“Other operators are studying how 4G can offer fixed-like services toward enterprise customers, swapping their current access technologies. 4G also has immediate potential in providing fixed broadband replacement in rural areas where fiber layout is challenging. It can also be used as an initial broadband offering for small markets where HSPA has not taken hold.”
Future is bright
Looking forward over the next 12 months, there is no doubt the Middle East will witness further LTE network developments and uptake, with operators pushing actively forward with go-to-market LTE strategies.
With more and more 4G-enabled devices becoming available and strong collaborations forming between the manufacturers and network vendors, the adoption is set to become widespread.
Furthermore, Kelly anticipates that higher data rates will enable a variety of innovative applications such as teleconferencing, distance learning and entertainment.
“All of which use significant video content. Higher reliability will also enable enterprises to confidently roll out applications that rely on dependable coverage throughout their operating areas,” he says.
However, Ghattas believes the transition to 4G throughout 2013 will depend upon the ability of the telecommunications field to increase ease-of-access to broadband experiences for more people in more locations.
“On the mobile front, that will first and foremost require introducing more LTE-compatible products to the region not just at the premium level but along a diversity of price points. A focus on the customer experience will also be crucial for both fixed-line and mobile broadband networks,” he says.
“Rather than deploying new technology for the sake of novelty, we need to remain mindful of how that access is relevant to specific subscriber groups, and whether services are packaged and structured in a way where uptake is likely to be maximised. With more operators now confirming plans for 4G investments – including those in Oman, Bahrain and Kuwait – the broadband landscape will continue to be area of great activity looking ahead to 2013.”
Not this year
According to Sammour, LTE will “definitely” play a key role in the digitisation space, but this will not happen in 2013. Until then, enterprises need to start building the “required capabilities” to prepare themselves accordingly.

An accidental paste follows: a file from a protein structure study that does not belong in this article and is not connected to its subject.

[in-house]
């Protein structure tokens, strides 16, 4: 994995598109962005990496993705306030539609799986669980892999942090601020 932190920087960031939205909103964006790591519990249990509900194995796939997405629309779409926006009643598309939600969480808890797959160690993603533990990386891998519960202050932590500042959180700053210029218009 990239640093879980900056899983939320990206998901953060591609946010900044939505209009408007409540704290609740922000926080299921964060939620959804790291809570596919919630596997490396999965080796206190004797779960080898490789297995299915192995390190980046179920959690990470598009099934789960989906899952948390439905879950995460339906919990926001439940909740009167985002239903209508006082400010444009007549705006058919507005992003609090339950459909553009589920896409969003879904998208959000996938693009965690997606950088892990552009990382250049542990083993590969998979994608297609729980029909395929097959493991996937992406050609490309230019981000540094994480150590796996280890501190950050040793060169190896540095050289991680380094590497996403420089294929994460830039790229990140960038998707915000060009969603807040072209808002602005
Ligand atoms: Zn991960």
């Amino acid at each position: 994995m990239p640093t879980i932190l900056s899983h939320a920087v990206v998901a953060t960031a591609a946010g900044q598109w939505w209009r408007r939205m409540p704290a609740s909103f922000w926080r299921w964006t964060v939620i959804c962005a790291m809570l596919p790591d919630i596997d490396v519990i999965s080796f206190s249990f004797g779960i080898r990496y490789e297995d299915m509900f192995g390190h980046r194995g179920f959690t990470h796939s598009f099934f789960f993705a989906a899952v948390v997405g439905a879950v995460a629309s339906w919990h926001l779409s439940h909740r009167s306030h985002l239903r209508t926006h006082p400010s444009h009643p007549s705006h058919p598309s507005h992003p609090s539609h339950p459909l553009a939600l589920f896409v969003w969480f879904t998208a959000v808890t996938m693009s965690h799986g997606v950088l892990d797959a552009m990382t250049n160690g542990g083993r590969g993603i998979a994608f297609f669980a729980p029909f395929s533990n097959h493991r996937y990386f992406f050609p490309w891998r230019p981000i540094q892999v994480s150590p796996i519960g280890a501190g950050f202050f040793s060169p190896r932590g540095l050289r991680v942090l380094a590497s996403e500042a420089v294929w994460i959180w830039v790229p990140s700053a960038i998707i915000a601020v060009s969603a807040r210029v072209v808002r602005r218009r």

“There is no doubt around the impact that 4G will have on enterprises, especially in the Middle East. However, 2013 might be a bit too early to see any significant change. One of the major advantages of 4G would be to serve as substitute in those cases where the fixed telecom infrastructure is poor or absent, connecting more households and small businesses in remote areas,” he says.
“This will definitely expand the reach of different enterprises. Yet this would require availability of low frequencies (digital dividend), which is not yet the case in the region today. LTE will also definitely accelerate digitisation and promote innovative ways of communicating and working together, but this impact will take several years to appear.”
Faster connectivity and having livelier online presence is likely to increase productivity and even reduce operational costs for those enterprises that embrace it.
With LTE, some enterprises will also start witnessing faster interactions between their remote agents and their backup systems via real-time mobile applications and cloud services, resulting in more accurate and up-to-date records,” Sammour says.
“Enterprises are expected to witness innovation in automating specific processes by making use of the speeds and coverage offered by LTE. All these changes will be shy in 2013 but will definitely have a tremendous impact two to three years from now.”
So 2013 may not be the year of 4G, but it certainly won’t be a quiet time for the technology either as the Middle East continues to complete the shift from 3G.